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Recognizing Extraterrestrial Life

From: UFO UpDates - Toronto <ufoupdates@virtuallystrange.net>
Date: Sat, 24 Nov 2001 03:51:38 -0500
Fwd Date: Sat, 24 Nov 2001 03:51:38 -0500
Subject: Recognizing Extraterrestrial Life

http://www.asu.edu/asunews/current_releases/extraterrestrial111501.htm


News Release

Office of Media Relations and Public Information

November 15, 2001

ASU researchers set criteria for recognizing extraterrestrial
life


For as long as people have gazed at the night sky, they have
wondered if neighboring planets could be populated by living
things. In fact, recent explorations of our solar system have
relayed several enticing hints that the life-supporting
conditions on Earth may not be so unique.

Evidence for water and organic compounds on Mars and Europa has
astrobiologists seriously pursuing the possibility that
primitive life once existed on other planets and moons. As they
gear up for the real acid test - collecting samples from these
distant bodies to examine them directly for evidence of life -
they are tackling nothing less profound than the origins of life
in the universe.

But this pursuit is nagged by an uncertainty: We have never seen
our extraterrestrial cousins before. How will we recognize them
if we meet face to face? Peter Buseck and Martha McCartney, new
members of ASU's arm of the NASA Astrobiology Institute, are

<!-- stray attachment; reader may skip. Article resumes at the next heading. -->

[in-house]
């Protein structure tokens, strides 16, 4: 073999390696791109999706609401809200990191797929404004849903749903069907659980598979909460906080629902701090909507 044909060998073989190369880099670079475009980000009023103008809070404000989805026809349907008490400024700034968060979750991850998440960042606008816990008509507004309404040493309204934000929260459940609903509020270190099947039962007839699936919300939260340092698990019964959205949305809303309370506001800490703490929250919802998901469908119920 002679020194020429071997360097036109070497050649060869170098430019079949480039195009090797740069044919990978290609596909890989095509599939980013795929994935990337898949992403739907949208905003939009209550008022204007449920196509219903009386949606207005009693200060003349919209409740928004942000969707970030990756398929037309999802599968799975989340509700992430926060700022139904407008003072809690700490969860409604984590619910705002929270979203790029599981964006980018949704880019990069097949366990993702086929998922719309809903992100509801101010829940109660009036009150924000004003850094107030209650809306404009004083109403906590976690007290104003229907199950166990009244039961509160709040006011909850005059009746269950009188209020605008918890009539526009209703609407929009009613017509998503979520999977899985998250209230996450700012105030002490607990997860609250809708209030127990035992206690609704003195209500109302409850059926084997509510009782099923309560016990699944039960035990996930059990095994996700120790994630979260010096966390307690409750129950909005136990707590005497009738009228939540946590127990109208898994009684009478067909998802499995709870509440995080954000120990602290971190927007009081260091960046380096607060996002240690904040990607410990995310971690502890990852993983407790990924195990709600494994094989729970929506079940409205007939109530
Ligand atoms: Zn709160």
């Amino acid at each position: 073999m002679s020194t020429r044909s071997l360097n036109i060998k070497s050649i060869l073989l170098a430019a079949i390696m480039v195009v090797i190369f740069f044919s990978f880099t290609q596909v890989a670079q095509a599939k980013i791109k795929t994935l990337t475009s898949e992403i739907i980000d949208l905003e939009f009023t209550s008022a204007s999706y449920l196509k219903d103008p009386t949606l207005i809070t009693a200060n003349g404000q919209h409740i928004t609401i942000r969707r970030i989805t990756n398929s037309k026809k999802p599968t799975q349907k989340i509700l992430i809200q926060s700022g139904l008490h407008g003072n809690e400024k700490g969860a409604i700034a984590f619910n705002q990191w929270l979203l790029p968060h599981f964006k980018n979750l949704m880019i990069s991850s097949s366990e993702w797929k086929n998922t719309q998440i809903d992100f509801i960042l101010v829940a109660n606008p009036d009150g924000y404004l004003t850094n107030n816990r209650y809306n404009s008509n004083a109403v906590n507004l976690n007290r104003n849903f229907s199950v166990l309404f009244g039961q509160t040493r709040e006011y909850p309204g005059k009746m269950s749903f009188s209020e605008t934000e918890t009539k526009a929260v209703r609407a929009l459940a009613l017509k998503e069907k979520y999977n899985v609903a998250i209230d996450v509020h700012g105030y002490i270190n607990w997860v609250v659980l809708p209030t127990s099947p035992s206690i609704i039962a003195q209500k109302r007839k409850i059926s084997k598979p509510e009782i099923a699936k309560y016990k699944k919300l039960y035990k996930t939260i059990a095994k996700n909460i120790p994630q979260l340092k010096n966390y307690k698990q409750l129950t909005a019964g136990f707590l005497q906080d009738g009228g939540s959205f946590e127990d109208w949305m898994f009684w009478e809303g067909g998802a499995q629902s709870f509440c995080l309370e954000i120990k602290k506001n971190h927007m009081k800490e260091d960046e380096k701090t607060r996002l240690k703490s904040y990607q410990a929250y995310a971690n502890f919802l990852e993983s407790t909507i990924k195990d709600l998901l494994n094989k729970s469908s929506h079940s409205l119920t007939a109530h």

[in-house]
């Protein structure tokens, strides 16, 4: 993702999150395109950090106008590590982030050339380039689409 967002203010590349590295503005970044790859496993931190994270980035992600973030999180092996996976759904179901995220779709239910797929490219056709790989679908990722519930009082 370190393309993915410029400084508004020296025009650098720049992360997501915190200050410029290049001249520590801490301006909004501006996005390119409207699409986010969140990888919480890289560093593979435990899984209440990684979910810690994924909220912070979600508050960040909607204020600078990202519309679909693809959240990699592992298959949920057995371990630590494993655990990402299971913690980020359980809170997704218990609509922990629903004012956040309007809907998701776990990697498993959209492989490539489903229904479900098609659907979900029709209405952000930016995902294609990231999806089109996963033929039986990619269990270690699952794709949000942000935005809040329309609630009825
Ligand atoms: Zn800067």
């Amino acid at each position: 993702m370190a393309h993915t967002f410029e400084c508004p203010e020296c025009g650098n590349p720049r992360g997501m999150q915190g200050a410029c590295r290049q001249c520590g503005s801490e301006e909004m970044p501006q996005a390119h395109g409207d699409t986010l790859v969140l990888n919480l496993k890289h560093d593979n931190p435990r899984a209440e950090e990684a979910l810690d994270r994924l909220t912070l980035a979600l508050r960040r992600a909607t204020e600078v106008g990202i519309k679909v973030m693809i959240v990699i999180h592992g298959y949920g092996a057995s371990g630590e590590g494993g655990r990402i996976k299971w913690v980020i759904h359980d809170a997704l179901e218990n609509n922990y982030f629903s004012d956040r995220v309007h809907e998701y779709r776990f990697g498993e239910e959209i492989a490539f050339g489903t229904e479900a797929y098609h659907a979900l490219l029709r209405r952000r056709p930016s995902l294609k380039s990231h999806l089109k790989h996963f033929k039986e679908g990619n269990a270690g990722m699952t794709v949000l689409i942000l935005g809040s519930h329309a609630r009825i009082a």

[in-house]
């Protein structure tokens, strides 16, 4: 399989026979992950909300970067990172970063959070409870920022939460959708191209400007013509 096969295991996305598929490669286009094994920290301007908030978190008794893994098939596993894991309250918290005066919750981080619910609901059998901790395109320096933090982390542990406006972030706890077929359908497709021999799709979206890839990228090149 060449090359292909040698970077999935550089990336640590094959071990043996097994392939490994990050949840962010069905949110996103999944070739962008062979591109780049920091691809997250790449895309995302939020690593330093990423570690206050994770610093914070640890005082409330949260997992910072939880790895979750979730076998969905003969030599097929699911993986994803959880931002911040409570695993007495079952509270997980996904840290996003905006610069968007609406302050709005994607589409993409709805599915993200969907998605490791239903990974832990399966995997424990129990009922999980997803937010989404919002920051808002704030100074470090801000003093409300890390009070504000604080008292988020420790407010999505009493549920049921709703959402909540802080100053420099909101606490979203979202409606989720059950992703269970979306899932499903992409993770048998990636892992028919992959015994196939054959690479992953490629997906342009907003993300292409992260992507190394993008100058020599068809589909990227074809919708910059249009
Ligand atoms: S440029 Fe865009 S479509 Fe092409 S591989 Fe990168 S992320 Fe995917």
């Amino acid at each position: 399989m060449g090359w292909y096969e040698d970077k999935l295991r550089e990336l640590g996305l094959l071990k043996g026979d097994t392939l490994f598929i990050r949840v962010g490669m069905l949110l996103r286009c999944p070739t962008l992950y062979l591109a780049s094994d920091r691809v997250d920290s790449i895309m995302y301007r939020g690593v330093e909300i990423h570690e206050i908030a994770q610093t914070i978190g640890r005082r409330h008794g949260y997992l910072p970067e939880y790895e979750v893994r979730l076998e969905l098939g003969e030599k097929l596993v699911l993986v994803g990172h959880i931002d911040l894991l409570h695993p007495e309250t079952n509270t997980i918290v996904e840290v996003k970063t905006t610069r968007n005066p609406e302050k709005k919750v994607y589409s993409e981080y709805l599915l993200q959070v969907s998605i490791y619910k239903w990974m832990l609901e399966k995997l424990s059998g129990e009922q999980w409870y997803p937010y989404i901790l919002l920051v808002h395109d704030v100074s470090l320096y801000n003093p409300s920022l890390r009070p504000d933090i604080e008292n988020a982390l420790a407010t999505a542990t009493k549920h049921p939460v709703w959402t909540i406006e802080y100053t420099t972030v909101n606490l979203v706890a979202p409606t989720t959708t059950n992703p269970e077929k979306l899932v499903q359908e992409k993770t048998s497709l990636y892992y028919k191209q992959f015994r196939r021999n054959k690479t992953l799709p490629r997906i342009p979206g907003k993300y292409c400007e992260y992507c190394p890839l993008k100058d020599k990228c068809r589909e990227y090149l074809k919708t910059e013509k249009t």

among many scientists who predict the best clues are to be found
in lowly bacteria.

Buseck, Regents Professor of geological sciences and professor
of chemistry and biochemistry at ASU, and McCartney, a research
scientist at ASU's Center for Solid State Science, were recently
funded by NASA to help develop reliable criteria for identifying
traces of life, or "biomarkers," for use during future
astrobiology missions.

Study of organisms from Earth, Buseck and McCartney argue, is
the most promising way to start. After all, Earthly life is the
only life we know, making it our one reference point in judging
whether extraterrestrial life exists. Therefore, Buseck reasons,
"if you find something in extraterrestrial samples that
resembles life on Earth then it's reasonable to think that you
have found traces of life" on other planets.

Because astrobiologists expect extraterrestrial life, if it
exists, to be simple, terrestrial bacteria are getting top
billing as model Martians. Bacteria are single-celled organisms,
among the most primitive life forms on Earth. But the hunt for
ancient bacteria presents some special challenges. Bacteria, all
soft parts and no bones, do not usually leave any traces in the
rock record, making their presence hard to prove. To
unequivocally demonstrate that bacteria were ever present,
Buseck stresses that "you need some sort of biomarker, some sort
of remainder." Preferably, that biomarker should be a durable
material, such as a mineral, that can survive for billions of
years.

Just such a long-lasting biomarker may have already been found -
in a NASA scientist team's 1996 claim of fossil bacteria in a
4.5 billion-year-old Martian meteorite, perhaps the most
stunning evidence to date of extraterrestrial life. Not
surprisingly, the claim continues to spark heated controversy.
Buseck and McCartney aim to moderate the debate by putting the
Martian life hypothesis to a very thorough test.

The group of scientists originally studying the now-renowned
meteorite - known as ALH84001 - presented a slew of findings,
including organic chemicals and "bacterium-shaped objects," that
collectively cried "life." Since then, intense scrutiny by other
researchers has shown that most of that evidence could have
resulted from non-biological processes or artifacts introduced